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Author Topic: South Dock Pumping Station, Chatham Dockyard  (Read 7146 times)

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Offline Bilgerat

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Re: South Dock Pumping Station, Chatham Dockyard
« Reply #8 on: May 31, 2012, 18:59:59 »
As promised, here is a map of the culverts in the South Dock Complex.

Please note - Penstock A is obsolete and was replaced by a sluice gate and winding gear at the head of No 2 Dock (that wheel behind the fence in front of HMS Cavaliers bow).



Also, there are levelling culverts in each caisson. These are butterfly valves operated from aboard the caissons and were used for last-minute levelling of the water in the dock with the river before the ballast tanks inside the caissons were blown and the caisson lifted out.
"I did not say that the French will not come, I said they will not come by sea" - Lord St Vincent

Offline Bilgerat

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Re: South Dock Pumping Station, Chatham Dockyard
« Reply #7 on: March 17, 2012, 09:43:27 »
Sentinel, I wouldn't be surprised if it was. A lot of the 'big' electricals in the Yard ran on DC, including the cranes and the gantries in the building slips. There are a lot of big DC cables still in the cable and steam ducts around the Historic Dockyard.

Re Kyn's first post in this thread, there were actually 4 docks in the South Dock Complex. No 1 dock was filled in in order to create the space for the Armour Plate Shop. I don't know whether No 1 dock was also served by this pump house or not, but it would have been there when it was built.

I can lay my hands on a diagram of the penstocks for the South Dock complex and will put it on here as soon as I can.
"I did not say that the French will not come, I said they will not come by sea" - Lord St Vincent

Offline Sentinel S4

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Re: South Dock Pumping Station, Chatham Dockyard
« Reply #6 on: March 16, 2012, 21:13:19 »
That looks a lot like a Bellis and Morcome DC generator. I cut my teeth on these at St Augustine's Hospital, Chartham. A wonderful generator set. Inlet and throttle valve on the left, exhaust to the right probably leading to a condenser. It looks like you could just bar her round to starting position, open the throttle and she would run as sweet as a nut.

S4.
A day without learning something is a day lost and my brain is hungry. Feed me please.

Offline kyn

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Re: South Dock Pumping Station, Chatham Dockyard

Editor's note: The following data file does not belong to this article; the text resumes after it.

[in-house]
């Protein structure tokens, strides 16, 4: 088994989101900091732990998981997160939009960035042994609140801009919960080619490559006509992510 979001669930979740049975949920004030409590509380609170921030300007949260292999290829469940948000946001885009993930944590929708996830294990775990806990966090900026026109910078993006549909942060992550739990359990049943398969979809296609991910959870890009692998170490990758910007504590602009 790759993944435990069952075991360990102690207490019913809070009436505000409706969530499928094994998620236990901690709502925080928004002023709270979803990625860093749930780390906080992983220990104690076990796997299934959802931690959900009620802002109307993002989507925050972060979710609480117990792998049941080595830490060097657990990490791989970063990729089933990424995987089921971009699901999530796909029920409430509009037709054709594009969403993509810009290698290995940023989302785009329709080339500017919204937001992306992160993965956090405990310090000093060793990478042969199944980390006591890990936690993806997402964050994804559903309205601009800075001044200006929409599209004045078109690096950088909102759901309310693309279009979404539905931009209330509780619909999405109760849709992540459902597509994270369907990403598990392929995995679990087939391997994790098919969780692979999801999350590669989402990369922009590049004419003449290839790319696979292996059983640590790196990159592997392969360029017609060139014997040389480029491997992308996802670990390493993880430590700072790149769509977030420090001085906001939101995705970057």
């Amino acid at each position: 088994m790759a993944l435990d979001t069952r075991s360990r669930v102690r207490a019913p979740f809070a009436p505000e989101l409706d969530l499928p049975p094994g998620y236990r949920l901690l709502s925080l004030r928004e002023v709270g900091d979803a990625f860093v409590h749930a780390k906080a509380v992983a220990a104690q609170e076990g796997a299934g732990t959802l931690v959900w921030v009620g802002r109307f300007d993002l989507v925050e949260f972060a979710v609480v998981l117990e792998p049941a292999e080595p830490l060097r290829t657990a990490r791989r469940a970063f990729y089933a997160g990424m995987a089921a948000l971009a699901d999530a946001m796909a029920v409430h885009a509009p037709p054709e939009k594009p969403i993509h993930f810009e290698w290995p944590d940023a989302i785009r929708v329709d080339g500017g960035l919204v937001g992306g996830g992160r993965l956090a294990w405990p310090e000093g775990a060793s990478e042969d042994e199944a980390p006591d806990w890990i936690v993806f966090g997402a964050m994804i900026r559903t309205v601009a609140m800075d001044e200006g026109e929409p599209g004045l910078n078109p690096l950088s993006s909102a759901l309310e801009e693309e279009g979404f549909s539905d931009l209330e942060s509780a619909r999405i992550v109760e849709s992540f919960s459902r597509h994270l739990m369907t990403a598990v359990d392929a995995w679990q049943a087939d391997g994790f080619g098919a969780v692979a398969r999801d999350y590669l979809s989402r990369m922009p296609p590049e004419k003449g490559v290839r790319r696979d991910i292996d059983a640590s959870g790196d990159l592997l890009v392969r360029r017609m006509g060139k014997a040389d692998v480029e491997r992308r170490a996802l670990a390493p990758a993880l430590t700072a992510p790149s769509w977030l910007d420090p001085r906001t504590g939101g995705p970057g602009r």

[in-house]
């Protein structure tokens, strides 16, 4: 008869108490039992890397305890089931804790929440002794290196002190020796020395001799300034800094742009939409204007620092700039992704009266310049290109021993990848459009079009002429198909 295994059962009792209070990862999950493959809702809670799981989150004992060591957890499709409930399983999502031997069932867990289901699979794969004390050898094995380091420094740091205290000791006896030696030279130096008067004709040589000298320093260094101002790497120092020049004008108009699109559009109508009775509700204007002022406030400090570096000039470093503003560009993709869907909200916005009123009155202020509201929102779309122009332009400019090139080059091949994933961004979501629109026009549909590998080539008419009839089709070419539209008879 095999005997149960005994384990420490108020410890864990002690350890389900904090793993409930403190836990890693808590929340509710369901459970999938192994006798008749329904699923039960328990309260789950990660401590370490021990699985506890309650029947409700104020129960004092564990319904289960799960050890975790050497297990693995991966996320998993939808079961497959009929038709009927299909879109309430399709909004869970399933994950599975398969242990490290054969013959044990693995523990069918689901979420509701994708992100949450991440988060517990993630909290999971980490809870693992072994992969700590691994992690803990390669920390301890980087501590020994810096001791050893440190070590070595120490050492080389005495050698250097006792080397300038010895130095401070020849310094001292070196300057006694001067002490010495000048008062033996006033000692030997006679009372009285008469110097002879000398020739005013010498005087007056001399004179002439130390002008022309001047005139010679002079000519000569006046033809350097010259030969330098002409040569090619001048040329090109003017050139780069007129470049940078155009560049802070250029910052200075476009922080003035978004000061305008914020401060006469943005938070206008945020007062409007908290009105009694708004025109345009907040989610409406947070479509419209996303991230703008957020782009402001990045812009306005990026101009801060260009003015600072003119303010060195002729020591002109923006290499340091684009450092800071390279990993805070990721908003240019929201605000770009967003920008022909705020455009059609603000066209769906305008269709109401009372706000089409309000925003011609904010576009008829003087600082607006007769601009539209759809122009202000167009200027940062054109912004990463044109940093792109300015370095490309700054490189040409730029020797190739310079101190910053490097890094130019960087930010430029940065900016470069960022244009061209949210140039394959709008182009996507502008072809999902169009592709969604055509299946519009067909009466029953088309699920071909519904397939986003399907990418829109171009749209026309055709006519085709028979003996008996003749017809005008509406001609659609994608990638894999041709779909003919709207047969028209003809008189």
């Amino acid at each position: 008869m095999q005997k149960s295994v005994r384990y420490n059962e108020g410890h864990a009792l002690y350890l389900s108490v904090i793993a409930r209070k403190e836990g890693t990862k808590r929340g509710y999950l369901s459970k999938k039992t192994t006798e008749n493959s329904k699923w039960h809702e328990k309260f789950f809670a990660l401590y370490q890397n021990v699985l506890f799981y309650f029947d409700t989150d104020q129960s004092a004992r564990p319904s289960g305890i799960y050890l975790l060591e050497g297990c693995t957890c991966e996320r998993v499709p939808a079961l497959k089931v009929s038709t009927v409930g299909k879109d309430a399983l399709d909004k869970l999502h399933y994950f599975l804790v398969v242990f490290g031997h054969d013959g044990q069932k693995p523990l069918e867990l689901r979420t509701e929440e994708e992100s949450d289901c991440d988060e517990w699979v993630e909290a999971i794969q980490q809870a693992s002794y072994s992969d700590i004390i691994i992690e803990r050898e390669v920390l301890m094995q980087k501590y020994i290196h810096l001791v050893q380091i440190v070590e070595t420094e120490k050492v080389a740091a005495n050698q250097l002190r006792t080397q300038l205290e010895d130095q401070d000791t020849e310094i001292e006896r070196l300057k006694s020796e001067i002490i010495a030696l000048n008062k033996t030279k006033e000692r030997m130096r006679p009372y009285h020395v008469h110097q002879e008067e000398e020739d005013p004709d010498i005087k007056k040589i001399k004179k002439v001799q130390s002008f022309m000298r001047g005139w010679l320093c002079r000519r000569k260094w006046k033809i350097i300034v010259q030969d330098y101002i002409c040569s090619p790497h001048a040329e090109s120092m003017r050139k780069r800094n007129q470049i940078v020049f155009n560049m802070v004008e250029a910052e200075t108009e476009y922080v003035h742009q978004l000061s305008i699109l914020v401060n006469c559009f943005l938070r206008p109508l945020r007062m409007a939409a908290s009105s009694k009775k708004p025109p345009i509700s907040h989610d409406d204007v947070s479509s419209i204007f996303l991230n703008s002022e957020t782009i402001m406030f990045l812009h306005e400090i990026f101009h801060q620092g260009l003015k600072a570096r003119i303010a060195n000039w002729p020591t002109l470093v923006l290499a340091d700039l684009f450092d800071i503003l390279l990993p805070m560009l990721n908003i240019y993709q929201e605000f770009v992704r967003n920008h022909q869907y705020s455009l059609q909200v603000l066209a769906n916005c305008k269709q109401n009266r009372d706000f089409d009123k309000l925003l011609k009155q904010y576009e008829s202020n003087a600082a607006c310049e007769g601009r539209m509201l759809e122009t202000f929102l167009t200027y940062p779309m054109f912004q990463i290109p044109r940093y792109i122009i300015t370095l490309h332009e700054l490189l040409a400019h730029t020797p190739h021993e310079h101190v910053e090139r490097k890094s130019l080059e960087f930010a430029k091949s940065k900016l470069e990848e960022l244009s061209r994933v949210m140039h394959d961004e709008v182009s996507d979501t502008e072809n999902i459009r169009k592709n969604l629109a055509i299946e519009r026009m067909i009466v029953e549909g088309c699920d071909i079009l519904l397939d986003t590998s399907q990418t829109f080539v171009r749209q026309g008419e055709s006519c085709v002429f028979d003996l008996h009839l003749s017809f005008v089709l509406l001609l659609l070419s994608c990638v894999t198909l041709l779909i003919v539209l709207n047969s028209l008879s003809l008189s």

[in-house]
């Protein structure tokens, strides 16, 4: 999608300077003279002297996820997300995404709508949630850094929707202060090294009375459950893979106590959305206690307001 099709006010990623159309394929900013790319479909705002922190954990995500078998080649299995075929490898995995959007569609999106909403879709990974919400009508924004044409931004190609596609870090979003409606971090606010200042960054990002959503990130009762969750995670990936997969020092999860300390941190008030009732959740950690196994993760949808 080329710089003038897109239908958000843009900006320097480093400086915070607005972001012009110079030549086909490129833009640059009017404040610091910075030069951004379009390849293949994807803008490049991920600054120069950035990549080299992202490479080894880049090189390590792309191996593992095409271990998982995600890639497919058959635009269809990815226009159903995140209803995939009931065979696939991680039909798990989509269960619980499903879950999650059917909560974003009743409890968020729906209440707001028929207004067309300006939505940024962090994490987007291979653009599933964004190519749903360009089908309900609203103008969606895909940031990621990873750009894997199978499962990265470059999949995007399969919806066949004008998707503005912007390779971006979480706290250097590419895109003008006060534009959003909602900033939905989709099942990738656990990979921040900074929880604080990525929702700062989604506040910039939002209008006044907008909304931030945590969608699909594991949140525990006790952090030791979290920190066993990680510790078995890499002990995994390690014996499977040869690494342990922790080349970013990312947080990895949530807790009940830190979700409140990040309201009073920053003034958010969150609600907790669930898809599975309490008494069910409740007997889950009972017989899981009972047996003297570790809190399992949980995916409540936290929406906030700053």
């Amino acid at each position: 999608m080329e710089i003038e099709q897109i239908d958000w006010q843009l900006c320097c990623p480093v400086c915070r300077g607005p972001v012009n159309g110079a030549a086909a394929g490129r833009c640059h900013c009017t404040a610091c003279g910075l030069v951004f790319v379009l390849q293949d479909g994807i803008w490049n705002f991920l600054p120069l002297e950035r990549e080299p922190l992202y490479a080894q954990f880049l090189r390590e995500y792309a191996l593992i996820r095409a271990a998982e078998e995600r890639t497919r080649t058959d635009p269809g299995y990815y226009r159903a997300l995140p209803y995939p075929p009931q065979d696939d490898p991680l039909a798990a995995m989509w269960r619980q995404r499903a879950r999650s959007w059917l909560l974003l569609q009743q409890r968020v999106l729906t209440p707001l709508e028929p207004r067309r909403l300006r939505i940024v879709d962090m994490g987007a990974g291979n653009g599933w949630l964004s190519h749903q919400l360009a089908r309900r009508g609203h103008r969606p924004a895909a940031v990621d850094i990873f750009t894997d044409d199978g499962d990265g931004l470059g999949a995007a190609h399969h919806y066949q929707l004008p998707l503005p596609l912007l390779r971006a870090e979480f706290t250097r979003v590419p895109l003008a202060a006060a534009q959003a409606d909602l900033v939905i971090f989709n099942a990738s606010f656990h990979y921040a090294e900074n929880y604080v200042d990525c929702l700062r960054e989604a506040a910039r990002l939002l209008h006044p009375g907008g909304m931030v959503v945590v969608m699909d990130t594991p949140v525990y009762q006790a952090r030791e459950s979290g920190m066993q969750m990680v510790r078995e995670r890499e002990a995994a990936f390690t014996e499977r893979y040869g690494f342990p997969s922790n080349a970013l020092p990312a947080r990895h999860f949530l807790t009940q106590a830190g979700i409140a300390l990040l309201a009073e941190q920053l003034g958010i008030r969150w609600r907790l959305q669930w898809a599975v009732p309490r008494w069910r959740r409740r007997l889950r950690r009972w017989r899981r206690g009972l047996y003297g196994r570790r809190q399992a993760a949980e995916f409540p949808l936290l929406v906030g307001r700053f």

« Reply #5 on: March 16, 2012, 20:57:48 »

Offline Bilgerat

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Re: South Dock Pumping Station, Chatham Dockyard
« Reply #4 on: August 28, 2010, 21:13:58 »
Managed to get some pics of the machinery inside the pumphouse.

Here's what looks like a 2 cylinder upright compound steam engine steam engine connected to a generator or dynamo.



Here's a very large electric motor connected to a pump in a well. The way I think this works is that the docks all drain into a common well, which this pump then pumps into a culvert draining into the river. The ammeter on the control panel goes up to 300A.



"I did not say that the French will not come, I said they will not come by sea" - Lord St Vincent

Offline Bilgerat

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Re: South Dock Pumping Station, Chatham Dockyard
« Reply #3 on: June 28, 2010, 23:13:14 »
Not sure what condition the pumps are in. I know that the pumping station was used for the final stage of emptying No4 Dock (where Gannet is). The sluicegates to the culverts for No2 dock (where Cavalier is) are totally derelict, we didn't dare use them when draining No2 Dock back in March - we had to hire in pumps to both drain the dock and fill it up again.

On that note, I can say that as of today, Cavalier is now afloat again for the first time since March.
"I did not say that the French will not come, I said they will not come by sea" - Lord St Vincent

merc

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Re: South Dock Pumping Station, Chatham Dockyard
« Reply #2 on: November 15, 2009, 17:27:16 »
A room above the pump house was used as a temporary isolation hospital in 1832, during a cholera outbreak. A room which had formely been used as an iron store was considered ideal at the time, because the room was kept dry by the heat of the boiler, but such hospitals were useless.

Offline kyn

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South Dock Pumping Station, Chatham Dockyard
« Reply #1 on: May 28, 2008, 10:10:25 »
In 1820 John Rennie designed and built Chatham?s very first stone dry dock, along with this he designed and built the south dock pumping station, this was built in 1822 and originally housed a beam engine but this was replaced in 1929 by an electric pump.  The pumping station was the first steam powered pumping station to be built in Britain and was used to pump water from the three dry docks nearby and back into the River Medway by underground culverts.  The building houses a central boiler house with an enclosed chimney and two engine houses on either side, the engine houses were for Boulton and Watt beam engines.  The pumping station is still used today to empty the dry docks so unfortunately is not open to the public, the building is an Scheduled Ancient Monument and Grade II listed.






 

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